Monday, September 28, 2020

Ask A VC Anything! Draper VC Andy Tang


For our 16th Silicon Global Online episode, Ask A VC Anything, our guest speaker was Andy Tang. Tang is a partner at Draper University, a co-founder of Draper Dragon, and CEO of Draper University. In this episode, we discussed the US-China tech “cold war” and its impact on cross-border investors like Tang, how Covid-19 has impacted Draper University and Draper’s portfolio companies, and some new investment and IPO trends that Tang and his partners are looking to capitalize on.  

10 Key takeaways: 

Online conversation with VC Andy Tang and Rebecca Fannin, host of Silicon Global Online.

·         ·      The US-China tech “cold war” can be viewed as a good thing for serious cross-border investors. Since natural cross-border activity still needs to happen, Tang views the current turbulence between the two global superpowers as a way to drive out pure opportunistic players.

 ·        Some US investors will be scared to invest in China and the same will go for Chinese investors looking to invest in the US. But Tang views this as a positive for Draper Dragon and Draper Associates: “The pie will shrink, there will be less competition.”

 ·        Draper portfolio companies that saw revenue drop in Q1 and Q2 2020 due to Covid-19 have already bounced back in Q3. This includes electric vehicle, online payment and semiconductor companies. Tang even saw portfolio companies with travel exposure bounce back in China.

 ·        Covid-19 has acted as an accelerant for three main industries that had been held back by regulation: healthcare, education and government tech.

 ·        In Tang’s view, no matter who wins the 2020 US Election, the sentiment and policy towards China will be similar. Trump going for bans on big Chinese apps such as TikTok and WeChat can be seen as showmanship. Biden might not employ the same tactics but things won’t necessarily get easier for US/China cross-border investors if he wins.

 ·        Although Tang sees the logic for a tit-for-tat ban of WeChat and TikTok (like China has banned Google and Facebook), he views a ban as ineffective in the US due to free speech issues and regulations.

 ·        Draper Dragon selectively figures out where their portfolio companies should go public by gauging the tradeoff between investor reception and regulatory concern. For example, portfolio company Jing Jin Electric (a developer of high performance electric motor systems) was going to go public in the US in 2021 but pivoted to China and its healthier investor appetite.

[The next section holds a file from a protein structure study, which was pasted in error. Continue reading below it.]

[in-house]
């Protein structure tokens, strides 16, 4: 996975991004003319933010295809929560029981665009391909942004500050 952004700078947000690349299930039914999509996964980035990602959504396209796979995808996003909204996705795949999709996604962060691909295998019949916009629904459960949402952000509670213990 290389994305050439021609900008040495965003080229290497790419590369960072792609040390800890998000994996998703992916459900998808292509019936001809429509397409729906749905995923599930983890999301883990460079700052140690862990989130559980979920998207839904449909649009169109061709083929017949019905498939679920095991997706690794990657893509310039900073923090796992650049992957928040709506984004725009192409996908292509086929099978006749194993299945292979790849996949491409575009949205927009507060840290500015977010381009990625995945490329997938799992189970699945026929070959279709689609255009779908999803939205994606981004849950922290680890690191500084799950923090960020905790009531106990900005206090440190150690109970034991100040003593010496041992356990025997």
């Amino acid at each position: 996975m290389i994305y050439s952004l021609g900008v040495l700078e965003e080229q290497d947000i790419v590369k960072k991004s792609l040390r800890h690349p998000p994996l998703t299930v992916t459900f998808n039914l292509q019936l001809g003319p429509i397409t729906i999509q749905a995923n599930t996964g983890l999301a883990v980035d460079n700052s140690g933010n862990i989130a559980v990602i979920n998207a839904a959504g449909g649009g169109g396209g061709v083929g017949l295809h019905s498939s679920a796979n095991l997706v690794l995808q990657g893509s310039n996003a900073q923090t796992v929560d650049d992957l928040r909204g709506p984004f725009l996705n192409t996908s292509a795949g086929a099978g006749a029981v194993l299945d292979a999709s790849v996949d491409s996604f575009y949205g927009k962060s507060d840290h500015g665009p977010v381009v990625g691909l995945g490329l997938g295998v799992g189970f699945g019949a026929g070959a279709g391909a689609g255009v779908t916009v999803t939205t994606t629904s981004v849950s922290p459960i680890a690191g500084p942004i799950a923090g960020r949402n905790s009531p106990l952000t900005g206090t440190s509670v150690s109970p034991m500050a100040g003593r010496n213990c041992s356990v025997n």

·        Biotech is booming in Hong Kong. Draper Dragon portfolio company Fountain Medical (a large cross-border contract research service for pharmaceutical and medical device clients) will take advantage of the trend by filing for their IPO in Hong Kong.

 ·        Draper Associates closed its 6th fund in July 2020 and is taking on a barbell strategy of early-stage and late-stage investments. An example of a late-stage investment is Carta, a SaaS company that helps companies and investors manage their cap tables, valuations and investments.

 ·        Tang sees three vital opportunities for Blockchain: an optimized exchange to onboard fiat to crypto currency, a more consumer-friendly graphical user interface, and the creation of a killer app.


Bio: Andy Tang, Draper Dragon, Draper University, Draper Associates

Tang is a partner at Draper Associates in Silicon Valley, since 2015.  He was a founding member and is now Managing Director of the Draper Dragon Fund, a China/US cross-border early stage investment fund. In 2015, Tang became the CEO at Draper University, a residential program for young entrepreneurs that has moved online due to Covid-19 for the foreseeable future.

Tang has more than 15 years of operating and early-stage investment experience in high tech. He was a Principal at Infineon Ventures from 2002-2006 and a Managing Director at ABB Technology Ventures from 2011-2014. 

Tang’s current investment focus is on Blockchain/Fintech and Healthcare AI. His portfolio at Draper Dragon includes YeePay (e-payment solutions and value added financial services), Atomwise (healthcare AI for pharmaceutical companies to reduce drug development time), and Telegram (cloud-based messaging).

Andy Tang holds a BSEE in engineering from The University of Texas at Austin, an MSEE in engineering from the Massachusetts Institute of Technology, and an MBA from the University of Pennsylvania’s Wharton School. 

Submitted by Michael Weiss, contributor to Silicon Global Online